The job market for law students graduating this year from North Carolina law schools is still anemic compared to a decade ago.
“This is really not a good market for law students to be entering,” said Zipporah Edwards, who is an attorney in charge of recruiting at Horack Talley in Charlotte. Edwards explained that the firm used to have a summer program where prospective employees would work with the firm for the entire summer. She said that since the recession, the summer program has pretty much been shut down as a result of tight finances. The firm has students work for a couple of weeks instead of the entire summer.
“We didn’t want to have people here for the summer, because looking ahead, we knew we weren’t planning to hire,” she said.
“It’s a fact: There are fewer legal jobs than there were (pre-recession), and there are just as many if not more law students,” said Bruce Elvin. Elvin is the assistant dean and director of the career and professional development center at Duke University’s law school.
Quite a bit of law firms suspended summer working programs because of the recession and are now restarting them but with less associates hired than in the past.
“They are coming back smaller and more efficient because summer programs do not make money for anybody,” said Linda Wendling, assistant dean for career services at N.C. Central University. “They’re just expensive testing grounds.”
The employment picture for law students is not as bleak as some make it out to be in the state, as described by Carolyn Early from Recruiting Administrators of Charlotte, where she is president. The organization is made up of legal administrators who recruit for the majority of Charlotte’s large law firms.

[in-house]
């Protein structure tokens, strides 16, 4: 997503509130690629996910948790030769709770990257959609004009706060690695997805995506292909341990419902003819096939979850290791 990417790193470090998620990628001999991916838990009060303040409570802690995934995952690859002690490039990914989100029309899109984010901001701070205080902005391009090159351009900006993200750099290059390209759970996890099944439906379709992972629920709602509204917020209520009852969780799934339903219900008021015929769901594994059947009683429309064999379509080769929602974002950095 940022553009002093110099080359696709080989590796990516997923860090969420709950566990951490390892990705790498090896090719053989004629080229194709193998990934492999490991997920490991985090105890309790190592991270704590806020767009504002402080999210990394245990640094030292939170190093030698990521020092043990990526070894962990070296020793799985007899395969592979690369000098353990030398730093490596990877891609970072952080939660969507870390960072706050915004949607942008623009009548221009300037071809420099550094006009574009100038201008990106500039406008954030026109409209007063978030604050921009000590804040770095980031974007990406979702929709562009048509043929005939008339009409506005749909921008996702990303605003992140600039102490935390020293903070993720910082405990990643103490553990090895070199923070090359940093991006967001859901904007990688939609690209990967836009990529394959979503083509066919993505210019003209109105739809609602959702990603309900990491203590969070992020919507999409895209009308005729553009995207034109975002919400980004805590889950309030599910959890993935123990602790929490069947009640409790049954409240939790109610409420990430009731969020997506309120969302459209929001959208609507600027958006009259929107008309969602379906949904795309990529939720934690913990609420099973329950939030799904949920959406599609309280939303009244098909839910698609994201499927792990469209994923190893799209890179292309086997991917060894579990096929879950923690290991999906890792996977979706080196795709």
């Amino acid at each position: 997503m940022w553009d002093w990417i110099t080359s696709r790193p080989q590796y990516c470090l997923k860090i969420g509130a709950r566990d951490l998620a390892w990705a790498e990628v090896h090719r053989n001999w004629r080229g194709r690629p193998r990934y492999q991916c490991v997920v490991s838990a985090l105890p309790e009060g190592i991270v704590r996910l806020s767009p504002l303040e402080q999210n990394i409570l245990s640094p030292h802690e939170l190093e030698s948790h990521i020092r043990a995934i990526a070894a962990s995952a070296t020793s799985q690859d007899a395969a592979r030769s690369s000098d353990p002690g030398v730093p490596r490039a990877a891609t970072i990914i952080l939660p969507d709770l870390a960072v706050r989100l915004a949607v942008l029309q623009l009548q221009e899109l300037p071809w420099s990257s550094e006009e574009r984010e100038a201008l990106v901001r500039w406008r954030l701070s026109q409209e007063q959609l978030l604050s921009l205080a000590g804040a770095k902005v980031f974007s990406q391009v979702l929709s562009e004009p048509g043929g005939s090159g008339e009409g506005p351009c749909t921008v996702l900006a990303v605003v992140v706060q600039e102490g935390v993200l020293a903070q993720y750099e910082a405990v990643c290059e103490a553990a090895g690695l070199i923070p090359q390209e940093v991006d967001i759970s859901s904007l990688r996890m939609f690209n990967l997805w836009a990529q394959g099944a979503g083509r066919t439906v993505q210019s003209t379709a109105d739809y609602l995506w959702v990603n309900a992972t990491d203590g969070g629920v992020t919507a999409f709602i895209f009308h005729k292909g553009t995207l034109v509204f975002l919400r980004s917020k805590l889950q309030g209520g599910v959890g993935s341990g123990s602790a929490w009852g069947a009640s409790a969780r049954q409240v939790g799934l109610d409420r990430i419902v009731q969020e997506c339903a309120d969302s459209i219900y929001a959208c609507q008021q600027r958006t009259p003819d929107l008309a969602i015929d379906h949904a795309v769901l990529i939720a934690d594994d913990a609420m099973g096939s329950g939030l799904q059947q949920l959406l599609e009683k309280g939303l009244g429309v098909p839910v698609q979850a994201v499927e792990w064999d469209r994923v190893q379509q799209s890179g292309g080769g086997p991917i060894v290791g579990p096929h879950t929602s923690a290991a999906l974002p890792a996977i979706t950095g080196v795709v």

“There has been a very slight upswing,” Early said. “It’s not anywhere near back up to what it was like in 2007. There probably still are students who are struggling to find positions who in 2007 and before would not have had that trouble.”
Early also said that law firms that have upped their summer programs are doing it very slowly.
“If they had four people, they might be up to six or so,” Early said. “In 2006, they might have had 15.”
Early also said that part of the problem is that clients do not want to be invoiced for the time worked by a junior associate. This means that firms are hiring more experienced attorneys instead of new lawyers.
“There seem to be more opportunities; there seem to be more interviews,” NCCU’s Wendling said. “There are (fewer students) coming in and crying. I haven’t had a crier yet, which I have had in the past.”